Introduction to structure/function, metabolism, genetics, ecological interactions and pathogenic mechanisms of microorganisms. In addition, the roles of microorganisms in sanitation and in the food and biotechnology industries will be discussed. 3 hours lecture, 3 hours laboratory. (001132)
Prerequisites: CHEM 111 with a grade of C- or better.
A continuation of CHEM 111. Chemical energetics, rates of reaction, acids and bases, solubility, oxidation-reduction, and nuclear chemistry. 3 hours lecture, 3 hours laboratory. (001817)
Prerequisites: High school chemistry or physics is recommended; students with no previous science courses are advised to enroll in GEOS 101. No college credit for those who have passed GEOS 101.
Physical and chemical processes in the earth, including origin and identification of rocks and minerals; earth's interior; movements and major features of the earth's crust; erosion and sedimentation; geological structures; topographic maps; mineral resources. 2 hours lecture, 3 hours laboratory. This is an approved General Education course. (004069)
Prerequisites: MATH 121, PHYS 204A with a grade of C- or higher.
Temperature, first and second law of thermodynamics, and kinetic theory. Waves in elastic media, standing waves and resonance, and sound. Ray and wave optics, reflection, refraction, lenses, mirrors, diffraction, and polarization. Selected topics in modern physics. Calculus used. 3 hours discussion, 3 hours laboratory. (007403)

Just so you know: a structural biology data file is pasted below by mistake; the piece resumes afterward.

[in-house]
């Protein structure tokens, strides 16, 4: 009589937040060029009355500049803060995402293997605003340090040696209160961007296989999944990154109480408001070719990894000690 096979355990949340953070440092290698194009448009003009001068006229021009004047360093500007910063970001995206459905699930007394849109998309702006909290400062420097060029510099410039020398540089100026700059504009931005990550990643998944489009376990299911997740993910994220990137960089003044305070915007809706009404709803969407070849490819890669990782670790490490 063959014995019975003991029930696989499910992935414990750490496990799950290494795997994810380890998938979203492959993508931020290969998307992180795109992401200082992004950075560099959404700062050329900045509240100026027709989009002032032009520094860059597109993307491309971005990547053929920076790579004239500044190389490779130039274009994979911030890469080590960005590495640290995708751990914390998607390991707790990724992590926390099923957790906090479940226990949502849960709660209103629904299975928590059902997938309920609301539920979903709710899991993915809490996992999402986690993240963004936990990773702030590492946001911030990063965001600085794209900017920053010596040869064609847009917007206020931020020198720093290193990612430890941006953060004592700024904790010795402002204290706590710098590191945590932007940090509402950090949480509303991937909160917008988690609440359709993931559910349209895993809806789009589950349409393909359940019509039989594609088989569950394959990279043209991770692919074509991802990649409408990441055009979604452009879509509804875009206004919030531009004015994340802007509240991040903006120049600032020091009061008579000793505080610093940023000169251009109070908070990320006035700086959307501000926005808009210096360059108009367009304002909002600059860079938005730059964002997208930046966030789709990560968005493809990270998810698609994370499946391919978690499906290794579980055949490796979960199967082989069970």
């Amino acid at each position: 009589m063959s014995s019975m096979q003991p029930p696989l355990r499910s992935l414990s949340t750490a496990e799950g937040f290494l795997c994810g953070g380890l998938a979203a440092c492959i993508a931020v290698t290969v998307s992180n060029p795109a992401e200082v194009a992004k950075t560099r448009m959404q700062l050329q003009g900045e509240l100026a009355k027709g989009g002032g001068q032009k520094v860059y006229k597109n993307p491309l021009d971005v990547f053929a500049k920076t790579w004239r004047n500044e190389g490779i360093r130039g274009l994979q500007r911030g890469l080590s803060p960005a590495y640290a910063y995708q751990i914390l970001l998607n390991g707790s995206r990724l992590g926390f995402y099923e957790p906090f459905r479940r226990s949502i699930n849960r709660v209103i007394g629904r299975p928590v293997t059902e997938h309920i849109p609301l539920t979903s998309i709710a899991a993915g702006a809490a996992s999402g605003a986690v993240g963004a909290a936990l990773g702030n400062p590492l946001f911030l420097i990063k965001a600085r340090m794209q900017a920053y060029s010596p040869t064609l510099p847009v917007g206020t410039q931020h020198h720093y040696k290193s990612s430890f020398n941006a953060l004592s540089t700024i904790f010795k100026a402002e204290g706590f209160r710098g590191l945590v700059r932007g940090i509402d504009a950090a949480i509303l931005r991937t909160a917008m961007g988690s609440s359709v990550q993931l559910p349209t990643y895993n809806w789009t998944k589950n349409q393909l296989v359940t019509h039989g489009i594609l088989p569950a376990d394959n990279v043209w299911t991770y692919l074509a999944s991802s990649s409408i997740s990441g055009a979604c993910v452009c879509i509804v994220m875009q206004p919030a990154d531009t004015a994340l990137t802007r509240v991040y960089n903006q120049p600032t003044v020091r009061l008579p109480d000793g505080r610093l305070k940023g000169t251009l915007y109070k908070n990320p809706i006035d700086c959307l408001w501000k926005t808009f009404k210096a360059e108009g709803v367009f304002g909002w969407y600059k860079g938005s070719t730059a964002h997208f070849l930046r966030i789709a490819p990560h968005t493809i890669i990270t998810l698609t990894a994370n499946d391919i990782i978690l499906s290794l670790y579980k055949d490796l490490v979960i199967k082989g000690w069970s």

Upper-Division Requirements: 54 units

13 courses required:

SUBJ NUM Title Sustainable Units Semester Offered Course Flags
Prerequisites: MATH 121, junior standing.
Analysis of alternatives by basic engineering economic methods and applications of statistics including probability, sampling theory and data analysis, and tests of hypotheses. 3 hours discussion. (001495)
Prerequisites: CIVL 211 with a grade of C- or higher; CIVL 110 or MECH 100 and MECH 100L; MATH 260 and MECH 210 (may be taken concurrently).
Strength and elastic properties of materials of construction; tension, compression, shear, and torsion stresses; deflection and deformation; stress analysis of beams and columns. 4 hours discussion. (001491)
Prerequisites: CIVL 205; CIVL 311 with a grade of C- or higher.
Methods and instruments used in the determination of the strength and elastic properties of materials of engineering. Experiments verifying the theoretical principles of CIVL 311. 3 hours laboratory. (001492)